Shepseskare or Shepseskara (Egyptian for "Noble is the Soul of Ra")[15] was an Ancient Egyptian pharaoh, the fourth or fifth ruler of the Fifth Dynasty (2494–2345 BC) during the Old Kingdom period. Shepseskare lived in the mid-25th century BC and was probably the owner of an unfinished pyramid in Abusir, which was abandoned after a few weeks of work in the earliest stages of its construction.

Following historical sources, Shepseskare was traditionally believed to have reigned for seven years, succeeding Neferirkare Kakai and preceding Neferefre on the throne, making him the fourth ruler of the dynasty. He is the most obscure ruler of this dynasty and the Egyptologist Miroslav Verner has strongly argued that Shepseskare's reign lasted only a few months at the most, after that of Neferefre. This conclusion is based upon the state and location of Shepseskare's unfinished pyramid in Abusir as well as the very small number of artefacts attributable to this king. Verner's arguments have now convinced several Egyptologists such as Darrell Baker and Erik Hornung.

Shepseskare's relations to his predecessor and successor are not known for certain. Verner has proposed that he was a son of Sahure and a brother to Neferirkare Kakai, who briefly seized the throne following the premature death of his predecessor and probable nephew, Neferefre. Shepseskare may himself have died unexpectedly or he may have lost the throne to another of his nephews, the future pharaoh Nyuserre Ini. The possibility that Shepseskare was a short-lived usurper from outside the royal family cannot be totally excluded.


Contemporaneous sources

Shepseskare was a king of Ancient Egypt, the fourth[16] or fifth[3] ruler of the Fifth Dynasty. Egypt was unified at the time, with its capital located at Memphis.[17] Shepseskare is the least-known king of the Fifth Dynasty as very few artefacts dating to his reign have survived to this day. Only two cylinder seals of Shepseskare are known: one, made of bronze, bears Shepseskare's Horus name and was uncovered in the ruins of Memphis in the early 20th century.[b][1] The second seal, of unknown provenance, is made of black serpentine and reads "Shepseskare beloved of the gods, Shepseskare beloved of Hathor".[18][c] Beyond these two seals the only surviving artefacts attributable to Shepseskare are five fragments of seal impressions on clay from Abusir[19][20] and six further fragments discovered in the mortuary temple and Sanctuary of the Knife of the Pyramid of Neferefre, also in Abusir.[21][22] These fragments probably come from three different seals and were most likely placed on the doors of magazine rooms in the temple.[23]

Drawing of the impression of a scaraboid seal with a seated man reading Shepes in the center and a sun disk reading Ra on the right.
Drawing by Flinders Petrie of a scarab seal reading "Shepeskare" [sic] but probably dating to the Saite period.[24]

Finally, there is a single scarab seal reading "Shepeskare" [sic] that the Egyptologist Flinders Petrie attributed to Shepseskare at the end of the 19th century.[25] Modern scholars doubt this attribution and rather believe the scarab to be a work of the much later Saite period (685–525 BC) executed in archaic style.[19][20] Equally, the scarab could belong to Gemenefkhonsbak Shepeskare, an obscure kinglet of Tanis during the 25th Dynasty (760–656 BC).[19][20]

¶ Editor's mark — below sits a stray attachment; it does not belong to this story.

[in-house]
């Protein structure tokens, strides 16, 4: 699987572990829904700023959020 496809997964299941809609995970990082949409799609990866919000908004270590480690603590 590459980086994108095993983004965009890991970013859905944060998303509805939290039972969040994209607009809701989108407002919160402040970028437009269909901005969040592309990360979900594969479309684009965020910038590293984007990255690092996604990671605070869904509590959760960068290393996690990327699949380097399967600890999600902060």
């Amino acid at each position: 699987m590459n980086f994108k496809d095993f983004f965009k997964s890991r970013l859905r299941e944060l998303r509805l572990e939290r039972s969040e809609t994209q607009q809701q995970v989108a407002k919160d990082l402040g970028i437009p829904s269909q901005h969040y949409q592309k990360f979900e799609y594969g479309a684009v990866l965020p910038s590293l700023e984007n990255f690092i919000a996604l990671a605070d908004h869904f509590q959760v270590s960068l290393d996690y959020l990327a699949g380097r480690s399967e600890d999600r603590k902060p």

Historical sources

The only[19] ancient Egyptian king list mentioning Shepseskare is the Saqqara Tablet (on the 28th entry).[26] The tablet was inscribed during the reign of Ramesses II (1279–1213 BC), around 1200 years after Shepseskare's lifetime, and records the dynastic succession Neferikare → Shepseskare → Neferkhare (a variant name of Neferefre).[27] Shepseskare is completely absent from another king list dating to the same period: the Abydos king list, written during the reign of Seti I (1294–1279 BC). He is also absent from the Turin canon (reign of Ramses II), although in this case a lacuna affects the papyrus on which the list is written at the place where Shepseskare and Neferefre's names should have been.[28][d] Of the two entries concerning Shepseskare and Neferefre on the king list, only one reign length is still legible and it has been variously read as one year,[30] eleven years[31] or one to four months.[29] The damaged state of the papyrus also makes it impossible to decide safely whose reign length this is.[19]

Shepseskare was also likely mentioned in the Aegyptiaca, a history of Egypt written in the 3rd century BC during the reign of Ptolemy II (283–246 BC) by the Egyptian priest Manetho. No copies of the Aegyptiaca have survived to this day and it is now known only through later writings by Sextus Julius Africanus and Eusebius. Africanus relates that the Aegyptiaca mentioned the succession "Nefercheres → Sisires → Cheres" for the mid Fifth Dynasty. Nefercheres and Cheres are believed to be the hellenized forms for Neferirkare and Neferkhare (that is Neferefre), respectively. Thus, "Sisires" is traditionally believed to be the Greek name of Shepseskare, making Manetho's reconstruction of the Fifth Dynasty in good agreement with the Saqqara tablet.[27] Furthermore, according to Africanus, Manetho credits Sisires with seven years of reign while other sources report Manetho's figure as nine years.[3]

Other Languages
Afrikaans: Sjepseskare
العربية: شبسس كارع
català: Shepsekare
čeština: Šepseskare
Deutsch: Schepseskare
español: Shepseskara
Esperanto: Ŝepseskara
euskara: Shepseskara
français: Chepseskarê
한국어: 솁세스카레
hrvatski: Šepseskara Isi
italiano: Shepseskara
ქართული: შეპსესკარა
lietuvių: Šepseskarė
Nederlands: Sjepseskare
occitan: Shepseskara
polski: Szepseskare
português: Chepseskaré
română: Shepseskare Isi
русский: Шепсескара
slovenščina: Šepseskare
српски / srpski: Шепсескаре
srpskohrvatski / српскохрватски: Shepseskare Isi
suomi: Sepseskara
svenska: Shepseskara
українська: Шепсескара
Tiếng Việt: Shepseskare
Yorùbá: Shepseskare Isi